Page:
Any Social Worker available ? advice needed

Discussion in 'ARCHIVE FORUM: Support discussions' started by Helena, Nov 20, 2006.

  1. Helena

    Helena Registered User

    May 24, 2006
    715
    Is anyone on this forum familiar with the 6 week rule and care homes

    The hospital say my Mother MUST be placed in a care home

    However I understand that after 6 weeks a formal visit is made by the Social worker with the family in attendance and just 1 question is asked

    Do you want to stay here or Do you want to go home ?

    We cannot fund a care home without selling her home and this needs to be done PDQ

    Insurance is invalid oif the property is not occupied every 40 days

    Insurance is invalid if doors are not locked etc etc ........so if Mother went wandering as she is wont to do !!!!!!!!

    Also Social Servcices will insist on fitting grab rails everywhere
    removing her favourite low chairs and replace them with high seated ones etc etc

    All of which my Mother would scream blue murder about

    As many have said " they do not want to be the one who tells my Mother she cant go home to her own home
     
  2. jenniferpa

    jenniferpa Volunteer Moderator

    Jun 27, 2006
    39,438
    I don't know about the rest of it, but you can refuse these modification, or pick and choose which ones to have (or rather, your mother can) and they can't do a thing about it.

    Jennifer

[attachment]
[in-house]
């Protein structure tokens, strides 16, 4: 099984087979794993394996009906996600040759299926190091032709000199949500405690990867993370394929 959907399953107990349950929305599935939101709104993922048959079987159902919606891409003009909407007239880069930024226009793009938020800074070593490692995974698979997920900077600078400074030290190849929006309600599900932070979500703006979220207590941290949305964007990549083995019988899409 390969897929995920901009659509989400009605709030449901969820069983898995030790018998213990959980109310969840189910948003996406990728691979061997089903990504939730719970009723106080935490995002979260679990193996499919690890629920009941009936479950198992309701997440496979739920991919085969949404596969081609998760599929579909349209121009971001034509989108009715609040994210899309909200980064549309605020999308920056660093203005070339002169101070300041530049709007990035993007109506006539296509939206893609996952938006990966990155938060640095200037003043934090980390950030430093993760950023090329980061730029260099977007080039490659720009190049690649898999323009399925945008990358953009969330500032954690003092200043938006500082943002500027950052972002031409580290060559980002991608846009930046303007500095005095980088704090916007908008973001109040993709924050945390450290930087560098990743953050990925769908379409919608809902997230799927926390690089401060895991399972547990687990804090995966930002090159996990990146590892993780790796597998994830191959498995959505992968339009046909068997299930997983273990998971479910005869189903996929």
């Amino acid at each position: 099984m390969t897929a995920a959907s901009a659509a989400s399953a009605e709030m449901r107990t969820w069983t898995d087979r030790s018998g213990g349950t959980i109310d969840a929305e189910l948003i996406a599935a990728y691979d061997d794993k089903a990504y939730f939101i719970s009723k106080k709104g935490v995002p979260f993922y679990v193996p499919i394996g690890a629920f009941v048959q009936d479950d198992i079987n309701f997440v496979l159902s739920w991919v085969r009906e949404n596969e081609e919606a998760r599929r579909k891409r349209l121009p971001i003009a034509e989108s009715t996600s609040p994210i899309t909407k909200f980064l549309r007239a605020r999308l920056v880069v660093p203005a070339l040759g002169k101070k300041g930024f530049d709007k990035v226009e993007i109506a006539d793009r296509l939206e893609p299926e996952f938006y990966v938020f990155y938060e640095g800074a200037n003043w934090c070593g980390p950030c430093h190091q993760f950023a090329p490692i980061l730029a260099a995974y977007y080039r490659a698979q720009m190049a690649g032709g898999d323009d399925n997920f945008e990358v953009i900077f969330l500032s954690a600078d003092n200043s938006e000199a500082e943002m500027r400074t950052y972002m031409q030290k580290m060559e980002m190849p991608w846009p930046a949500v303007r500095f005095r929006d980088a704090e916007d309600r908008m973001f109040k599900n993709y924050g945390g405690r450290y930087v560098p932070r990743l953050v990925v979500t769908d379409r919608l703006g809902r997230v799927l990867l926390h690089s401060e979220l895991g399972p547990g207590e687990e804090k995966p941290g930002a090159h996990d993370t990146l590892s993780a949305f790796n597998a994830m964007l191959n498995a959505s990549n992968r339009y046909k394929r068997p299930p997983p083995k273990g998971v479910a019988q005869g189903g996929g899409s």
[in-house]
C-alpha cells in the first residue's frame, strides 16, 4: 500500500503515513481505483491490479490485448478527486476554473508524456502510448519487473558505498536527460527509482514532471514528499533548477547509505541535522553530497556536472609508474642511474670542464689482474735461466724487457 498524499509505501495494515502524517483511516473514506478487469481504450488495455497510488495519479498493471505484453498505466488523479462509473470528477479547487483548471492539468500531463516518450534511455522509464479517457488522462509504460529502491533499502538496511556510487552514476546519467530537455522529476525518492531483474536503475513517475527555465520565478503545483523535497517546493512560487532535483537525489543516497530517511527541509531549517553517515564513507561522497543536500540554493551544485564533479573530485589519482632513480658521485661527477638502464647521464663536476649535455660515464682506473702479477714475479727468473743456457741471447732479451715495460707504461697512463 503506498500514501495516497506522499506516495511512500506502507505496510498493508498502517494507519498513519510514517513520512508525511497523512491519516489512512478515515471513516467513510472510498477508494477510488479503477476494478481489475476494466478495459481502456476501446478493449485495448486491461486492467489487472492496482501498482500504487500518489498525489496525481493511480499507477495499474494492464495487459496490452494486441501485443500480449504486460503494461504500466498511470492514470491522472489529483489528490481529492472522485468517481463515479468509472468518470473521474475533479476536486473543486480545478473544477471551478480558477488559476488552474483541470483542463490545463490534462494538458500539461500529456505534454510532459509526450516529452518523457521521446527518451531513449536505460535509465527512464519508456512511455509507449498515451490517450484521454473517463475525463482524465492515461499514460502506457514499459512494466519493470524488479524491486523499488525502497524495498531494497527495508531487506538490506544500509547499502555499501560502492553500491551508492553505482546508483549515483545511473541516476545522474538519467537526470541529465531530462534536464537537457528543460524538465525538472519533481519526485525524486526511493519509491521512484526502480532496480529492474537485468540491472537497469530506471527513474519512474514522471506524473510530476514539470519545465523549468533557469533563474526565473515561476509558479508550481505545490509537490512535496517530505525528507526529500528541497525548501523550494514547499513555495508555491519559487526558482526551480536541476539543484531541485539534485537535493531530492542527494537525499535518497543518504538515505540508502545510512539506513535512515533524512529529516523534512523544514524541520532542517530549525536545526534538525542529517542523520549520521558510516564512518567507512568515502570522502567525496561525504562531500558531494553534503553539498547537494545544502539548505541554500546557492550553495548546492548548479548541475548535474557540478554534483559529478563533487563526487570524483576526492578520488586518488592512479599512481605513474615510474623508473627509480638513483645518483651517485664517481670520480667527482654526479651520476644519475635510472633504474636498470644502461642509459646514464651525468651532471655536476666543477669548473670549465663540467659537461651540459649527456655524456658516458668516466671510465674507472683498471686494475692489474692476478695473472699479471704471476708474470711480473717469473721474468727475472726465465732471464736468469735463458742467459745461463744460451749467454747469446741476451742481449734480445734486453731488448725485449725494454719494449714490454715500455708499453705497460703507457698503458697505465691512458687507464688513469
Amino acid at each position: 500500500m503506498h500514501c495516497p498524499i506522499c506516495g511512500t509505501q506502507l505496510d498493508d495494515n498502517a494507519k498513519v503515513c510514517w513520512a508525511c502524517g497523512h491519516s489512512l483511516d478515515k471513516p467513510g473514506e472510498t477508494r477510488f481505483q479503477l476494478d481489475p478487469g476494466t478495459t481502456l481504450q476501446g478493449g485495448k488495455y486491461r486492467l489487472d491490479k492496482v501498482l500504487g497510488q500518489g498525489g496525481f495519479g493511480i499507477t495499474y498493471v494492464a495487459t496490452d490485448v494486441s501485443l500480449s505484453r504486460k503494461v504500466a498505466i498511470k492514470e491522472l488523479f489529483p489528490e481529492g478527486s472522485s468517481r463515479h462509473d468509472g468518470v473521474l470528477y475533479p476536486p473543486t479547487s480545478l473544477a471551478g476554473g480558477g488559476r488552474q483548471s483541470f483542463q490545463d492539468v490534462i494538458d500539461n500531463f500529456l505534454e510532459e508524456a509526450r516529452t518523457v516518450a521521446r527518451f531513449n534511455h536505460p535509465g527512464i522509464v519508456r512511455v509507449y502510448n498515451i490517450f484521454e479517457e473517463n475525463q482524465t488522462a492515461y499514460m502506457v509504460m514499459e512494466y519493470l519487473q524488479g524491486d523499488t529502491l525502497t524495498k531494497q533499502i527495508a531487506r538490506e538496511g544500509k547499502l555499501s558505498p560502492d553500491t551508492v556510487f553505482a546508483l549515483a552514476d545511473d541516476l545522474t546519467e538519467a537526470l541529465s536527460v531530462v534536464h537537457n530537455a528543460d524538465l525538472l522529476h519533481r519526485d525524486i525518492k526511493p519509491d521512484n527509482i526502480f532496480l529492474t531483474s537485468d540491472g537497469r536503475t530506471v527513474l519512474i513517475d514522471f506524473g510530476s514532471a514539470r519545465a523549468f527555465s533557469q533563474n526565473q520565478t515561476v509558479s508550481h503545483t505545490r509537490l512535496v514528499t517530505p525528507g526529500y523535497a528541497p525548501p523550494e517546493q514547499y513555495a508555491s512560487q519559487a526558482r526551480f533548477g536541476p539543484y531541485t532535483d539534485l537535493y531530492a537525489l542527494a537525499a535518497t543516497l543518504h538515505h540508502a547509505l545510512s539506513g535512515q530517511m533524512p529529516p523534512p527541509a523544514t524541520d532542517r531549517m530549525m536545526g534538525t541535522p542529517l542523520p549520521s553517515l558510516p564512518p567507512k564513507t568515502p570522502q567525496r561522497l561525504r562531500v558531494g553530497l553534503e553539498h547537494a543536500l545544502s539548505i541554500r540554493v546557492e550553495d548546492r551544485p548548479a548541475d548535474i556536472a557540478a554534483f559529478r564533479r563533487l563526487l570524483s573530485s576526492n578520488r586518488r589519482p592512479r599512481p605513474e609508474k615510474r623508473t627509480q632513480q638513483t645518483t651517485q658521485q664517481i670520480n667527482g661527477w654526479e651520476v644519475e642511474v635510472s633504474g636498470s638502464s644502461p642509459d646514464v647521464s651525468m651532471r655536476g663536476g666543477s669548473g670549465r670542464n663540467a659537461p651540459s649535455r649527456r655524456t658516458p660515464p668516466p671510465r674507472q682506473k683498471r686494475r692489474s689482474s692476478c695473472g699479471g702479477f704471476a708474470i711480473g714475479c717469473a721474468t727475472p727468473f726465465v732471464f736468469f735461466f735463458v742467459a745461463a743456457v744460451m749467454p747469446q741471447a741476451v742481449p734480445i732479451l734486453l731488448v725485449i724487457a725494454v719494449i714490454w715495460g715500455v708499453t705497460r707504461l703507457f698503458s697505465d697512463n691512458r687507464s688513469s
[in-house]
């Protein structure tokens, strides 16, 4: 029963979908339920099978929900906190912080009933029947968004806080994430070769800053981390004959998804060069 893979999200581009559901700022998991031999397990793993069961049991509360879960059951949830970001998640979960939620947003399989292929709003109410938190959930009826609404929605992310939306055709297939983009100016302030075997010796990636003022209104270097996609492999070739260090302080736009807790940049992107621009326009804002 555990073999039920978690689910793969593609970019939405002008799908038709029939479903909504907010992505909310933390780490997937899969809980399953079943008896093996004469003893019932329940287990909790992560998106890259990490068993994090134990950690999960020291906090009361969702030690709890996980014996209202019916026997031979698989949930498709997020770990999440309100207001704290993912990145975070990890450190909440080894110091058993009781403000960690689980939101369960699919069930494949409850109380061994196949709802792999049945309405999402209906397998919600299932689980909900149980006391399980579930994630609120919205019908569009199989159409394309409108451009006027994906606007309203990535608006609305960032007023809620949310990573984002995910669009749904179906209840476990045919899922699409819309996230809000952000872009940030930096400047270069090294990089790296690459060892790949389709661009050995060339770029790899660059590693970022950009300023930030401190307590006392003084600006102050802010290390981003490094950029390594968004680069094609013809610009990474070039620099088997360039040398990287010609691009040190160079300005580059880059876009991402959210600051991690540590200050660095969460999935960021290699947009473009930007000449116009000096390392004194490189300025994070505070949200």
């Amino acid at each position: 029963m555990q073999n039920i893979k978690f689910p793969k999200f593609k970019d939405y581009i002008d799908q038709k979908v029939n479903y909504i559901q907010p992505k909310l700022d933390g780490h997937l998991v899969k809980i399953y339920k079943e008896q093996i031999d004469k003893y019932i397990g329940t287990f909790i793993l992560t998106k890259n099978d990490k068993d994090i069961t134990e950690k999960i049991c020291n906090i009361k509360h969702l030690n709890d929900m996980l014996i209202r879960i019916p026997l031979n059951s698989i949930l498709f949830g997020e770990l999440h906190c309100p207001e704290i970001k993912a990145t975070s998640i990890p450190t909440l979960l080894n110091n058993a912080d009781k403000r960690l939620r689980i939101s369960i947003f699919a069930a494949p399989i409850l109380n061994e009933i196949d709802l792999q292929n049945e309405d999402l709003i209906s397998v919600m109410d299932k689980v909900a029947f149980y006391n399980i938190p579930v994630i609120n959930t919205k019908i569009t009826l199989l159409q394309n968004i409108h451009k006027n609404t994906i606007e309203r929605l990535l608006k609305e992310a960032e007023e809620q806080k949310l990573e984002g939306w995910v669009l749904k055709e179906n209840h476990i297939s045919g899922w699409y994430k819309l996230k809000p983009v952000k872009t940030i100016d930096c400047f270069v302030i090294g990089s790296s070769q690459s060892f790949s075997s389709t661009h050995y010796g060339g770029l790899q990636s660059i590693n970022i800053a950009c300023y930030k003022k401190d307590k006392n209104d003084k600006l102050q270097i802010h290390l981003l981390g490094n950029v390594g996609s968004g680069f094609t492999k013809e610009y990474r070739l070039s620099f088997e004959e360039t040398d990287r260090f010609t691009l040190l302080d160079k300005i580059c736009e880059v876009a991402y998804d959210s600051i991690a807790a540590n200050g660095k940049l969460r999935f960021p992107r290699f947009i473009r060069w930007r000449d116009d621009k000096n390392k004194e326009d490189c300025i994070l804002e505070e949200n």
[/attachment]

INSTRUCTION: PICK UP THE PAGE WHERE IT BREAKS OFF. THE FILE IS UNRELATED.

3. Amy

    Amy Registered User

    Jan 4, 2006
    3,453
    Hiya Helena,
    You have repeatedly said that your mum is not fit to live on her own - seems like the ideal opportunity now to move her into residential care. Even with adaptations she is not well enough to be on her own. Yes, there is going to be a lot of flak flying, but at least with hospital consultants, social workers etc, it won't be directed just at you and your sister.
    Love Helen
     
  4. noelphobic

    noelphobic Registered User

    Feb 24, 2006
    3,452
    Liverpool
    I've never heard of the '6 week rule' and care homes, Helena and my mum has now been in both an EMI and a nursing home in the space of 2 years. As far as the insurance goes, I don't think it is invalid if the insurance company has been informed that the house is unoccupied, although they may load the premium. Have you had any contact with a Social Worker? I would think that if residential care is being considered for your mum then a Social Worker will have been allocated and maybe you should ask her about this '6 week rule'.

    I agree with Jennifer that Social Services can only suggest modifications to your mum's home, they certainly can't insist on them.
     
  5. Kayla

    Kayla Registered User

    May 14, 2006
    621
    Kent
    Care Home Advice

    Dear Helena,
    I don't think the hospital or social workers can actually force your mother into a care home if she isn't willing to go, unless she is ill enough to be sectioned or is unaware of what is happening to her.
    When my mother-in-law was ill in hospital, she was clearly not well enough to return home, because she couldn't even stand up or feed herself properly in her weakened state. The hospital had to wait until family and friends had persuaded her to move into the home where her sister had been, so that she knew what it was like.
    It sounds as if the only way you will persuade your mother to go into a home, is if you tell her it is "just until she gets better". If a person is really determined not to go into care, then the social workers would be unhappy about forcing the issue. They cannot send someone home if they are not capable of looking after themselves, as they have a duty of care towards that person.